By Rob Moseley
By the end of this past Saturday evening, 10 true freshmen had played in No. 3 Oregon’s season-opening victory over South Dakota. The number matched the most freshmen used in an entire season in recent UO history – 2007 – and that was after just one game, with a couple more recent high school graduates still on the bubble to participate this season.
From the outside, it might seem surprising that one of the nation’s best teams over the last decade, with 14 returning starters on offense and defense, would need to rely on an infusion of young talent -- and from a 2014 recruiting class ranked outside the top 20 nationally by major recruiting websites. But from the start of camp, players and coaches have marveled at the maturity of this class, both physically and mentally.
With a nod to former UO track and field coach Bill Bowerman, head football coach Mark Helfrich likes to say he expects his players to act like “Men of Oregon.” The ability of the freshmen to do so is not to be overlooked in their readiness to contribute right off the bat.
Helfrich describes “Men of Oregon” as “a philosophy, a mindset, a goal” for each of his players. The bar is set high, and not every Duck meets it every day. But with five straight recruiting classes having all qualified for enrollment, and 112 of 115 seniors since 2008 having graduated or moved on to play professionally, there’s been a correlation between team character and the Ducks’ seven straight seasons with at least nine wins, the longest active streak in the nation.
“Being a man of Oregon is first and foremost about being respectful – just being respectful to the game of football,” receiver Keanon Lowe said. “That means showing up on time, working as hard as you can, putting in extra work, and just being mature about any situation you’re put in. You face a lot of adversity in college football, especially if you’re a young guy. It’s really just how you handle it. …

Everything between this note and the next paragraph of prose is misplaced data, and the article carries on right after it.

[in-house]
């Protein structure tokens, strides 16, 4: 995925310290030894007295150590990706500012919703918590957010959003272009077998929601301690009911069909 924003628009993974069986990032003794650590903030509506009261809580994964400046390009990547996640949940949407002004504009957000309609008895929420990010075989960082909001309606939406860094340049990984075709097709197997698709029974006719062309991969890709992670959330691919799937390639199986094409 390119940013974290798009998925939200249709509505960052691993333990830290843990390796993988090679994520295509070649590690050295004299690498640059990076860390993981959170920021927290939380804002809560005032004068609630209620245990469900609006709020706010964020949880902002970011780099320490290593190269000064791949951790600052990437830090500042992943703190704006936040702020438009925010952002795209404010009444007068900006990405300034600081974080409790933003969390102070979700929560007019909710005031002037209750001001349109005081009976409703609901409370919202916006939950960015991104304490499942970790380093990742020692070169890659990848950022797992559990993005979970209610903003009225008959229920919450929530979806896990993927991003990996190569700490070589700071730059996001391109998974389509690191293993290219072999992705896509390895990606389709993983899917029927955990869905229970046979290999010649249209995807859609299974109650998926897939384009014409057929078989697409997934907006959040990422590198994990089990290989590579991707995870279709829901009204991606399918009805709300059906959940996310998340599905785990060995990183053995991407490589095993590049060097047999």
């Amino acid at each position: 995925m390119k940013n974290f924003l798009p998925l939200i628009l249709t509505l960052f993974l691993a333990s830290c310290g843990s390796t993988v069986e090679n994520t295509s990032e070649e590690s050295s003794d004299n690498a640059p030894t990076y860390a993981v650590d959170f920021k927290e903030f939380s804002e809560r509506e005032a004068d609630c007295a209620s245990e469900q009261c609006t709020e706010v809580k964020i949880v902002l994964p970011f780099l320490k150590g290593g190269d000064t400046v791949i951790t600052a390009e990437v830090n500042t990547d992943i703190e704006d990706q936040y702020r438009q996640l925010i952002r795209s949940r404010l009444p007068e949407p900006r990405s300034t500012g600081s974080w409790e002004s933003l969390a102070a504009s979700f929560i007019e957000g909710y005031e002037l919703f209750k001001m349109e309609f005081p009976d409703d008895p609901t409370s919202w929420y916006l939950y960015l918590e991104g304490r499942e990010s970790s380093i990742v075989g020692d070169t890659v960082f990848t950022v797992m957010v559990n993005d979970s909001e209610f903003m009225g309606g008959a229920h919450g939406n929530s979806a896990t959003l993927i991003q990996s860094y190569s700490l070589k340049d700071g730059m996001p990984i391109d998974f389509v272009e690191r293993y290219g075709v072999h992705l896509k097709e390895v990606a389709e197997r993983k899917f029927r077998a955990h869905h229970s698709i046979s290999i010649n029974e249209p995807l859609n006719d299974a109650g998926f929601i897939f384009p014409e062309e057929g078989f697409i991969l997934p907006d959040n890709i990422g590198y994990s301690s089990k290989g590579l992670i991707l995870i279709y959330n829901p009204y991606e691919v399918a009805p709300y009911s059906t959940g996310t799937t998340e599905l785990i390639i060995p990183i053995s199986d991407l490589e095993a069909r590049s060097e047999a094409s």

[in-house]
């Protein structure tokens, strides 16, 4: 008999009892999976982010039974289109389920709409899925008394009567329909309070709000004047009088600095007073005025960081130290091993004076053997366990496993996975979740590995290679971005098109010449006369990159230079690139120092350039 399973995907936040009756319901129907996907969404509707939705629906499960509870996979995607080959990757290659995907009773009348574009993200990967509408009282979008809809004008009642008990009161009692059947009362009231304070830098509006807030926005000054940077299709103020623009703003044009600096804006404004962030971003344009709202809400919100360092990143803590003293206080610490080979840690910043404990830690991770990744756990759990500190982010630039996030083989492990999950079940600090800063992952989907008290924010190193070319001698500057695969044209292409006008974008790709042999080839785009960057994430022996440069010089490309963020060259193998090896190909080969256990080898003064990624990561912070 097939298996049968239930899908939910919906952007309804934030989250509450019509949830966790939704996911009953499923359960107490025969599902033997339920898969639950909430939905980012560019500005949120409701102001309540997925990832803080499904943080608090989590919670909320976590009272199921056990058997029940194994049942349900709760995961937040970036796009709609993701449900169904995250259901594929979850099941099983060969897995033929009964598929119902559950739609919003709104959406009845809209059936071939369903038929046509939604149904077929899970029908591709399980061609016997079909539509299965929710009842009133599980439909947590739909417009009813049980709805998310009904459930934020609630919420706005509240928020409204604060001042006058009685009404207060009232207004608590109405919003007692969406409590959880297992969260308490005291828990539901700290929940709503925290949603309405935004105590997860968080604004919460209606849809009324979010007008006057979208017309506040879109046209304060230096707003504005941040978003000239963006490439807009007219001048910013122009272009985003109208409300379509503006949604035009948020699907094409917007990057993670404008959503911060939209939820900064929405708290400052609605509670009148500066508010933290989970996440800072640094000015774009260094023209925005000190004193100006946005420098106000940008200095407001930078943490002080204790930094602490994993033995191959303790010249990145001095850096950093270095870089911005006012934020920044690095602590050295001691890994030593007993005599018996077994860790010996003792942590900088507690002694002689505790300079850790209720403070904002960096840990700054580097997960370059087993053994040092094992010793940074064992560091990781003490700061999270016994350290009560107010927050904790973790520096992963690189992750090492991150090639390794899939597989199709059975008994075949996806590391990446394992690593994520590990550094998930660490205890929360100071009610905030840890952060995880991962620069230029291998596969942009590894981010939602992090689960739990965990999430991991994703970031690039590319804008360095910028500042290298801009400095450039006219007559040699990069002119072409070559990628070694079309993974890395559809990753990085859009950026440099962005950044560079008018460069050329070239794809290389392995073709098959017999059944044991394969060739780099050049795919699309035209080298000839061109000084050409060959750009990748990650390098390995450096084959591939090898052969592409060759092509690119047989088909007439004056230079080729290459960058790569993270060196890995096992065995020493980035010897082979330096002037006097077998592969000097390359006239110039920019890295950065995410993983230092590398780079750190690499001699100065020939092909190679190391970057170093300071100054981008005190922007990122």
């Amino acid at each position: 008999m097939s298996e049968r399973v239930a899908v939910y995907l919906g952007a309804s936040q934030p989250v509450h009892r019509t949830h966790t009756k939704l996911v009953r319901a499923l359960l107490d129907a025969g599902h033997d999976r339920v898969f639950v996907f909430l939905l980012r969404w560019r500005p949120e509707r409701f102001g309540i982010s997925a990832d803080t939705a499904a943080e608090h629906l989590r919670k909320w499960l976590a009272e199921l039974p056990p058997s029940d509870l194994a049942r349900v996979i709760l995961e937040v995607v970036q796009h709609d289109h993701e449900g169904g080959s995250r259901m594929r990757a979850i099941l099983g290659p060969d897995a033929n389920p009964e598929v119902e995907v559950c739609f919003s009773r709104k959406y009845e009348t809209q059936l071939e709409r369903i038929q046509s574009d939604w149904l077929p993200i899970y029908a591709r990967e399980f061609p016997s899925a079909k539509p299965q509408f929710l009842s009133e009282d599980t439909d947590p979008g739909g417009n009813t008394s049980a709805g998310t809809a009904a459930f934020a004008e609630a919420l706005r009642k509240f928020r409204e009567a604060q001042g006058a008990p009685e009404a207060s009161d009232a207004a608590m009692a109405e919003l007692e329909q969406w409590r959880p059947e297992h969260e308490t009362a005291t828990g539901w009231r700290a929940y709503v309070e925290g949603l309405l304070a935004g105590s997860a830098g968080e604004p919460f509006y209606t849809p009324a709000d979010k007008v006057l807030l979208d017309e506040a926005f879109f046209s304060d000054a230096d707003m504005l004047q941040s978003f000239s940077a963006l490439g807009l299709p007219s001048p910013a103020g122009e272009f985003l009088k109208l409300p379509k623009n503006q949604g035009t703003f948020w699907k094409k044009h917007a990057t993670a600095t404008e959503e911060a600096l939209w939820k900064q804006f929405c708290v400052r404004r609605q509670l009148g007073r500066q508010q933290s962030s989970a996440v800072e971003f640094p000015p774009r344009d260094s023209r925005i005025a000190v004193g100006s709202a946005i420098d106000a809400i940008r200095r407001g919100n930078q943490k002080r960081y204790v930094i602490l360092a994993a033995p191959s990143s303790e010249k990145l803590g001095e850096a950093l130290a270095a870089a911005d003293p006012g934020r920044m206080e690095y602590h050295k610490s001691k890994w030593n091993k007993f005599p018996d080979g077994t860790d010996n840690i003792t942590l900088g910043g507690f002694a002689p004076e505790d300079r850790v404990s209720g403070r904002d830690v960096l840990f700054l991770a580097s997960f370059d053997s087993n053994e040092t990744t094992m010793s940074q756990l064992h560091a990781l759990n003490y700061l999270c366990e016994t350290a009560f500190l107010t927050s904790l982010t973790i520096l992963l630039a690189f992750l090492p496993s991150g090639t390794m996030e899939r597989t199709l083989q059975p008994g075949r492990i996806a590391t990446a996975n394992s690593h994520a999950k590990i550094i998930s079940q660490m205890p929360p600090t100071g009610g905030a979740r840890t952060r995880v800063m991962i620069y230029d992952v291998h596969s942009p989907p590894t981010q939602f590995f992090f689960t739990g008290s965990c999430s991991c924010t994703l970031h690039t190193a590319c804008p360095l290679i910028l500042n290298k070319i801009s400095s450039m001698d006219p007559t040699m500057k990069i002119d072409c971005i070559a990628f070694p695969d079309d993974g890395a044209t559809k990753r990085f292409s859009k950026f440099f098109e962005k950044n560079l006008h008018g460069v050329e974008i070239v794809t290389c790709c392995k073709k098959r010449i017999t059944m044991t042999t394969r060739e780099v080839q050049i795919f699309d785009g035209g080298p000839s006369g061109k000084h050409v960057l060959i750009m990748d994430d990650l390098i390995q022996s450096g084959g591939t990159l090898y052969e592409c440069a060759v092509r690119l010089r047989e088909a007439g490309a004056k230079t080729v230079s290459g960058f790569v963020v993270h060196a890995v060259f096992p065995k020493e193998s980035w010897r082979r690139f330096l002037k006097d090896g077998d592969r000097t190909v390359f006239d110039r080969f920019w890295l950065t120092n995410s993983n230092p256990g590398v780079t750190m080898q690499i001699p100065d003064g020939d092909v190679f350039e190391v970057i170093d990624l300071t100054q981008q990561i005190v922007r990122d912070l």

“The guys who play here, and especially the young guys who play here, are guys who can handle it off the field, and handle school, and handle the pressure and the instant fame you get when you sign here.”
Two freshmen mentioned most often by coaches for their mature approach to practice and meetings are running back Royce Freeman and receiver/returner Charles Nelson, each of whom scored in the opener. Right tackle Tyrell Crosby also played Saturday on offense as a true freshman, and the defensive contributors from the 2014 recruiting class included linemen Austin Maloata and Henry Mondeaux, linebackers Justin Hollins and Jimmie Swain and defensive back Arrion Springs. Long snapper Tanner Carew and kicker Aidan Schneider contributed on special teams.
Senior outside linebacker Tony Washington said he wasn’t surprised at all to see so many newcomers contribute. “This is a group that came in ready to learn, ready to ask questions and understand what they’re supposed to do,” Washington said. “When you see guys out there, it’s because they were in here early, getting with the older guys, trying to learn.”
Though he’s now a senior all-American, cornerback Ifo Ekpre-Olomu “asks more questions than anybody” in meetings, Helfrich said. Some of the newcomers have followed that lead; in a recent special teams meeting, coordinator Tom Osborne effusively praised Hollins for an answer he gave, and while that drew a couple snickers from the back of the room, Hollins’ attentiveness helped explain why he was a starter on the UO kickoff team last week.
“That’s cool,” Helfrich said. “It’s cool to be right. It’s not cool to be sitting in the back of the room being a court jester.”